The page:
What is POFP?

Why do lawyers refer to long documents as briefs and
18-year olds as infants? Why do they use so much Latin when so few of their
clients are Ancient Romans? Is it a conspiracy?

Party of the First Part has the answers! Check out the Website for the
Legalese Hall of Shame; a glossary of legal words linked to Adam Freedman's
columns; tips on writing legal documents in plain English; and more!

Sunday, June 17, 2007

Word of the Week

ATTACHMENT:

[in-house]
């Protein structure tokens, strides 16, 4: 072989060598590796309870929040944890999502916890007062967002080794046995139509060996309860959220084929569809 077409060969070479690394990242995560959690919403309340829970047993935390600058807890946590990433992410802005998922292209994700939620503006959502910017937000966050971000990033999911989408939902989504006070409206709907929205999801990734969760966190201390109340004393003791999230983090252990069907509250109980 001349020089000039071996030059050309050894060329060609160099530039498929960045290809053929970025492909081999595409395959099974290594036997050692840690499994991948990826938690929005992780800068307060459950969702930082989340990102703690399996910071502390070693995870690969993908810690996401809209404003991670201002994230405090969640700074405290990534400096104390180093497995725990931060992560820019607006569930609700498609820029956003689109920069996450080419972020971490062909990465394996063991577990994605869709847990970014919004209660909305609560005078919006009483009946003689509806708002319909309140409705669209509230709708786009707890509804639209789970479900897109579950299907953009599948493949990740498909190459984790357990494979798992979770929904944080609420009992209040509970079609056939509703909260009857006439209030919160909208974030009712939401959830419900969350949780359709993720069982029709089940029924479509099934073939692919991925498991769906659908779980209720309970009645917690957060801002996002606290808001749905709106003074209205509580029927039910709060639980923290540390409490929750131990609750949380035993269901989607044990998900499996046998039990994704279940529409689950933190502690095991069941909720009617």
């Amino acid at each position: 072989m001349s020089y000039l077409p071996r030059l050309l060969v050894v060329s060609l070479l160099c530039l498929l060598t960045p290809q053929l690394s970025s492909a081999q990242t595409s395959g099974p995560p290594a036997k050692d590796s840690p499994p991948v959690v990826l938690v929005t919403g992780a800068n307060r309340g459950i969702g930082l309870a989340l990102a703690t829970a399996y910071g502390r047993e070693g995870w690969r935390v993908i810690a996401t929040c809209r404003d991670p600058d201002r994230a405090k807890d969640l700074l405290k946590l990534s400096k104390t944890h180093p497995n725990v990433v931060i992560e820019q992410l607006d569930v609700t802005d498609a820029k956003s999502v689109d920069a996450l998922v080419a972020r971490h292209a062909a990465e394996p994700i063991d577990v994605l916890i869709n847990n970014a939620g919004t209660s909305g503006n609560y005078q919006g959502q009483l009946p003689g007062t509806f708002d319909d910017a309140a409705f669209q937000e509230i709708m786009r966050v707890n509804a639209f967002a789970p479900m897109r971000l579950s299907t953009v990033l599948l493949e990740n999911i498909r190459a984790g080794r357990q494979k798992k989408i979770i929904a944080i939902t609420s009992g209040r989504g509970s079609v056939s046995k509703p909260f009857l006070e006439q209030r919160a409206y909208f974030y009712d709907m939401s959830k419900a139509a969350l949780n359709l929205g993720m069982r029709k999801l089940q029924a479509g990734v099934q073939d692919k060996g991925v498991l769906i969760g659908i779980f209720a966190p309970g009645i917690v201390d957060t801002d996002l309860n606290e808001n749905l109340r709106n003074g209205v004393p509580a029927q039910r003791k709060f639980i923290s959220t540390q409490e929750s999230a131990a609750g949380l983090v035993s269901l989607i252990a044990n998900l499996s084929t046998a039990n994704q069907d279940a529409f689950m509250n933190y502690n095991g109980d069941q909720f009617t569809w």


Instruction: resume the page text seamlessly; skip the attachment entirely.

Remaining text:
The forfeiture of property to the State when no other person has a rightful claim to the property. English lawyers took the word from the Old French eschete, which meant "inheritance" (because if the landowner had no rightful heirs, then the Crown would "inherit" the land). Over time, escheat became an English word, cheat, which degenerated into a general term of abuse. So the law stuck to the traditional French spelling, while cheat has become a legal word in its own right, as a synonym for fraud (see Black's Law Dictionary).